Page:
1.4 Unlike the Summa Theologica, in which the first part begins its inquiry into God directly, before the inquiry into human action in the second part, for Niebuhr, faith and action have a common basis in the structure of human being, and it is that human existence that Niebuhr's books focus on. A structure of human faith has to be pulled out of more than one book, for its parts usually do not appear in one place. (This may explain why research since Niebuhr has found it difficult to build on his work; though he is a clear writer, his ideas are not always ready to use without some further conceptual assembly.) What was for Thomas an order of presentation of ideas becomes for the baroque mind a radical split between God and the structure of human being. For Niebuhr, God is approached conceptually only through a prior examination of the human ways of relating to the gods (and God).
2.1 Niebuhr's philosophical theology begins with a phenomenology of faith, and it is in radical contrast to the Baroque and Enlightenment notion of faith: Faith is not, nor is it equivalent to, an assent to propositions. Faith is confidence, loyalty, and acknowledgement. These do not all occur in the same place. Confidence and loyalty appear in Radical Monotheism and Western Culture. The cognitive aspect of human faith appears as a clearing in history rather than as assent to propositions, and it was natural to treat it in The Meaning of Revelation. I would complete the series confidence and loyalty with acknowledgement, as this word at least approximates Niebuhr's understanding of faith in The Meaning of Revelation. It is my word, not his; in his own words, revelation is "that part of our inner history which illuminates the rest of it and which is itself intelligible.") Revelation is therefore precisely the beginning of reason, not something in opposition to it. Because the truth of revelation appears in the disclosures of history before it is something propositional (to the extent it ever is that), we are already miles away from baroque theism, for which the cognitive side of faith consists precisely in the assertion of propositions. One can then ascertain a body's god(s) by asking, What is it confident in? What is it loyal to? What does it acknowledge as disclosing truth in its life and the world? These questions are fruitful independently of their various possible answers, and they make possible an exposition not only of monotheism but also of its alternatives. In Radical Monotheism, he gives a typological answer to the question of what someone's gods are; they may be many (polytheism), one (henotheism), or one, but quite peculiar (monotheism). This typology (which I shall extend and amend shortly) shows the remnants of a baroque assumption, that the primary differentia among religious options is a matter of arithmetic: the number of a person's gods. Yet in the radical peculiarity of monotheism and in the initial conception of faith as confidence, loyalty, and acknowledgement, it contains the seeds of real relief from the conceptual blinds of baroque theism.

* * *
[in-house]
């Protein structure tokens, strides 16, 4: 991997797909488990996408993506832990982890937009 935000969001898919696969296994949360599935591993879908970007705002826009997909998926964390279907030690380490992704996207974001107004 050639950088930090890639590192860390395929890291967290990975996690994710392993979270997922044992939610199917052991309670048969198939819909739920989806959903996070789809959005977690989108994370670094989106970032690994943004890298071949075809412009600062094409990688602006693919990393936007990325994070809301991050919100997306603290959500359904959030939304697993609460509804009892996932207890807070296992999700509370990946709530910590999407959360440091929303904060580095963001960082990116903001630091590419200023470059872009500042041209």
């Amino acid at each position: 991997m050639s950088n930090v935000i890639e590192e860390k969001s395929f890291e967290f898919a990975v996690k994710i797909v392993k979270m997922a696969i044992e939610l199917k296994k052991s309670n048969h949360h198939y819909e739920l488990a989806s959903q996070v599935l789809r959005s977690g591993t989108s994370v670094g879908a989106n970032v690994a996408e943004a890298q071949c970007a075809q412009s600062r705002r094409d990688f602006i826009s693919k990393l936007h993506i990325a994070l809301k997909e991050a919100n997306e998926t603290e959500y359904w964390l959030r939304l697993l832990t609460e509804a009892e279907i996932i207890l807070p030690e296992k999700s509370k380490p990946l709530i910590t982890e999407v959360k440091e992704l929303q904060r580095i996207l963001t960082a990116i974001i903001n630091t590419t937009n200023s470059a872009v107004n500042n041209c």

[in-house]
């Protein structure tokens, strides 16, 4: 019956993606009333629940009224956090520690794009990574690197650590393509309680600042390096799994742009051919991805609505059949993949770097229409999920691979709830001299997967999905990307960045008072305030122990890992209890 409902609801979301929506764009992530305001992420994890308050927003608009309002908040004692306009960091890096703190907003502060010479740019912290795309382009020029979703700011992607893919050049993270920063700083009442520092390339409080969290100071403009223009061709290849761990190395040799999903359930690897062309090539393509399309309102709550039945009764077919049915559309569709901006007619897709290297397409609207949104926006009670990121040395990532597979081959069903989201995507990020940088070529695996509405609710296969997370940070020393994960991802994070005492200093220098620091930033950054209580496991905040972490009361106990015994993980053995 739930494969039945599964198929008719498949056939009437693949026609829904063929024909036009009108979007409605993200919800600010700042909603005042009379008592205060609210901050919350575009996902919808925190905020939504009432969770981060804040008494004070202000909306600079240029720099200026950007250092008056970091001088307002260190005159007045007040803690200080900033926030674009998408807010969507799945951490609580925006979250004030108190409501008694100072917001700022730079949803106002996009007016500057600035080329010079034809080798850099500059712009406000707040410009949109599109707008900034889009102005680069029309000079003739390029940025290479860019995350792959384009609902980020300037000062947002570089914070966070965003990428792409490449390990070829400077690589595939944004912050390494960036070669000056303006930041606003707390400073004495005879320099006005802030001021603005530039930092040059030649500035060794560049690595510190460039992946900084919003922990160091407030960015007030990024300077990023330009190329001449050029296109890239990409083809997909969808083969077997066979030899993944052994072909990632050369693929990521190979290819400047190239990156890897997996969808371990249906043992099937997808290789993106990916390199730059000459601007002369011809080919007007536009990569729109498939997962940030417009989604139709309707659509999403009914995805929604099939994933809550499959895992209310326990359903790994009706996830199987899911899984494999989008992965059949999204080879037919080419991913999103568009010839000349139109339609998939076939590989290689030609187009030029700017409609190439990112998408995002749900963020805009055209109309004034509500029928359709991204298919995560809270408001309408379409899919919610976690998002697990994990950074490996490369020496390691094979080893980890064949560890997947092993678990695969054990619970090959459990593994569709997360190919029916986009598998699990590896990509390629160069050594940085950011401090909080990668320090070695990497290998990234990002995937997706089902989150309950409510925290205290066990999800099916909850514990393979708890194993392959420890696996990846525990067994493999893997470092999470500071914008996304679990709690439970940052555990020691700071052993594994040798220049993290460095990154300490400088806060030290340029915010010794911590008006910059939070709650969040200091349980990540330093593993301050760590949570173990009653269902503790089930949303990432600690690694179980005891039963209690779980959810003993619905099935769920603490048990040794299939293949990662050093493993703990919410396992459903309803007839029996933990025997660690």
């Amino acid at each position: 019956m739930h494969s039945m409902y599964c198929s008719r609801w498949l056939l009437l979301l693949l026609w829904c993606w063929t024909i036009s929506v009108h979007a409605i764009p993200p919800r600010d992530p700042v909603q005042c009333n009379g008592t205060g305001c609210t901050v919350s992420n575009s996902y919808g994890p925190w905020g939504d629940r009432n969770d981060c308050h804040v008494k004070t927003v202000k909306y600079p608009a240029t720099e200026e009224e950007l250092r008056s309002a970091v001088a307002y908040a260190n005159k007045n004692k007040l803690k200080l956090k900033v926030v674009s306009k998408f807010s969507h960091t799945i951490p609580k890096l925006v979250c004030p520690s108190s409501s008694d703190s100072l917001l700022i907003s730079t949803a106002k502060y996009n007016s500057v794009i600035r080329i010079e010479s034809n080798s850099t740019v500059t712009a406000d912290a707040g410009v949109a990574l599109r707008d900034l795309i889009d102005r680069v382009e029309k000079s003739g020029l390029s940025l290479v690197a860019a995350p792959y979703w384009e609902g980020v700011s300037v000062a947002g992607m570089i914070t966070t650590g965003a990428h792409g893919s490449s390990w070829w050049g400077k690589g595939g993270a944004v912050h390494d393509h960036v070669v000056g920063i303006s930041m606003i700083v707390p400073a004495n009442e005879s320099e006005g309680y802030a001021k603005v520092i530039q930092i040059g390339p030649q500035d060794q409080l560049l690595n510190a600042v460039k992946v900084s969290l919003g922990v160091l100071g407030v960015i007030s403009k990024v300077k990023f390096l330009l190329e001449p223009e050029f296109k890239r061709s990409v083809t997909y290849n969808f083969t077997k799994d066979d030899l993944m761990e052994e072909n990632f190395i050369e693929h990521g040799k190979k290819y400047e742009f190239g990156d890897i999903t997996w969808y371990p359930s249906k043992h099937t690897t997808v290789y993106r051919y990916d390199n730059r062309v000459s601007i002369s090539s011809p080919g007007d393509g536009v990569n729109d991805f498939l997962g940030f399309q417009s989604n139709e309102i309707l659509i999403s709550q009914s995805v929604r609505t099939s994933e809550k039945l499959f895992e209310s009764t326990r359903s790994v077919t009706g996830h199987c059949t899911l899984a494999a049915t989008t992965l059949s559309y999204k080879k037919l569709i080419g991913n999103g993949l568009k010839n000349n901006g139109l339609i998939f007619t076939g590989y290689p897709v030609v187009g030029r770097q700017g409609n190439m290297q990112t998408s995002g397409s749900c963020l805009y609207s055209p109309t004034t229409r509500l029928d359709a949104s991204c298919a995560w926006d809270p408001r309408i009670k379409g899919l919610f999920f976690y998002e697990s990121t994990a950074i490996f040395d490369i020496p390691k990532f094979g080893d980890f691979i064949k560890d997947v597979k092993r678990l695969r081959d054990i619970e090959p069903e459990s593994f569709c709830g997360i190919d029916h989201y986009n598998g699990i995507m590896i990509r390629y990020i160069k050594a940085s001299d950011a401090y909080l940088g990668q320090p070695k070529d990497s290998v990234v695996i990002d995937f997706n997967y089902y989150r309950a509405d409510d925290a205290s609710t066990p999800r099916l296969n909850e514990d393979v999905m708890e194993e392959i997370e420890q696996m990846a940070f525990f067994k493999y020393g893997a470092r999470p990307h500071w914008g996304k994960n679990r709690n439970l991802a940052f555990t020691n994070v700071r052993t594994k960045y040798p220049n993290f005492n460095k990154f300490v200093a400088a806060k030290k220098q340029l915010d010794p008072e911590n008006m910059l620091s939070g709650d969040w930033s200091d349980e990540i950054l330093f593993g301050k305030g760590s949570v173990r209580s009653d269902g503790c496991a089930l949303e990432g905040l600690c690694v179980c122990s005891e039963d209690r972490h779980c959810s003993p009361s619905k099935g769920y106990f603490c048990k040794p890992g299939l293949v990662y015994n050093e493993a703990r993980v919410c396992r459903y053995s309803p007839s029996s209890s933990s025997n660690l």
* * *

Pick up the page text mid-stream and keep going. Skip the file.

3.1 The gods are defined when the believer has defined the good and evil in life. The first of monotheism's peculiarities is that all being is good, qua being; there is no evil being. It then follows that not all acts are right: it is presumably wrong to reject as evil beings that are good, or to put out of order goods that have a naturally ordered relationship. All of life is good, including its disappointments; not because they are disappointing, but simply because they are part of life. Monotheism will not always be easy. It involves a radical reappropriation of major parts of life, those that do come initially as disappointments.